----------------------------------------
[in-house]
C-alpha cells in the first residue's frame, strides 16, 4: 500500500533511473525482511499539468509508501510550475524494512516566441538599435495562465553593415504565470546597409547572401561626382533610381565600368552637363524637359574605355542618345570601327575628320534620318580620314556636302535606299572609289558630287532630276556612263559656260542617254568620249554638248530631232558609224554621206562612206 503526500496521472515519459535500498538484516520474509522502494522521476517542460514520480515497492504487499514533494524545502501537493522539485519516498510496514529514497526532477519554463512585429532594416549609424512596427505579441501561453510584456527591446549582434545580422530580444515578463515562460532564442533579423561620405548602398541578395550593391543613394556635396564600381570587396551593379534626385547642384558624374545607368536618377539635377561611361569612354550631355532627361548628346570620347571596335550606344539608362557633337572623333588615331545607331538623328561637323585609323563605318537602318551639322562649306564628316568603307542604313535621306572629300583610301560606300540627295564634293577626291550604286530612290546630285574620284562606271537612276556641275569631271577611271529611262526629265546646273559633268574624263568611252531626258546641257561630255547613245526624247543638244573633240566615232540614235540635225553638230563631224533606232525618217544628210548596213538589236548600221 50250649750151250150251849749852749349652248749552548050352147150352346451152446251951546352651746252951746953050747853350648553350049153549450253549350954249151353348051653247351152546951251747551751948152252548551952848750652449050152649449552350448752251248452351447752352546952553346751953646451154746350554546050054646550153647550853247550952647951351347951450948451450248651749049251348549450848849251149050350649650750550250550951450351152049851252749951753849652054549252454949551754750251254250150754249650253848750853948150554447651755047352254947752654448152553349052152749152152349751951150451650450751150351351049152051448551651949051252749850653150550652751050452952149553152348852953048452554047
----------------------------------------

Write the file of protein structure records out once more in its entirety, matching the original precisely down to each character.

[in-house]
C-alpha cells in the first residue's frame, strides 16, 4: 500500500533511473525482511499539468509508501510550475524494512516566441538599435495562465553593415504565470546597409547572401561626382533610381565600368552637363524637359574605355542618345570601327575628320534620318580620314556636302535606299572609289558630287532630276556612263559656260542617254568620249554638248530631232558609224554621206562612206 503526500496521472515519459535500498538484516520474509522502494522521476517542460514520480515497492504487499514533494524545502501537493522539485519516498510496514529514497526532477519554463512585429532594416549609424512596427505579441501561453510584456527591446549582434545580422530580444515578463515562460532564442533579423561620405548602398541578395550593391543613394556635396564600381570587396551593379534626385547642384558624374545607368536618377539635377561611361569612354550631355532627361548628346570620347571596335550606344539608362557633337572623333588615331545607331538623328561637323585609323563605318537602318551639322562649306564628316568603307542604313535621306572629300583610301560606300540627295564634293577626291550604286530612290546630285574620284562606271537612276556641275569631271577611271529611262526629265546646273559633268574624263568611252531626258546641257561630255547613245526624247543638244573633240566615232540614235540635225553638230563631224533606232525618217544628210548596213538589236548600221 50250649750151250150251849749852749349652248749552548050352147150352346451152446251951546352651746252951746953050747853350648553350049153549450253549350954249151353348051653247351152546951251747551751948152252548551952848750652449050152649449552350448752251248452351447752352546952553346751953646451154746350554546050054646550153647550853247550952647951351347951450948451450248651749049251348549450848849251149050350649650750550250550951450351152049851252749951753849652054549252454949551754750251254250150754249650253848750853948150554447651755047352254947752654448152553349052152749152152349751951150451650450751150351351049152051448551651949051252749850653150550652751050452952149553152348852953048452554047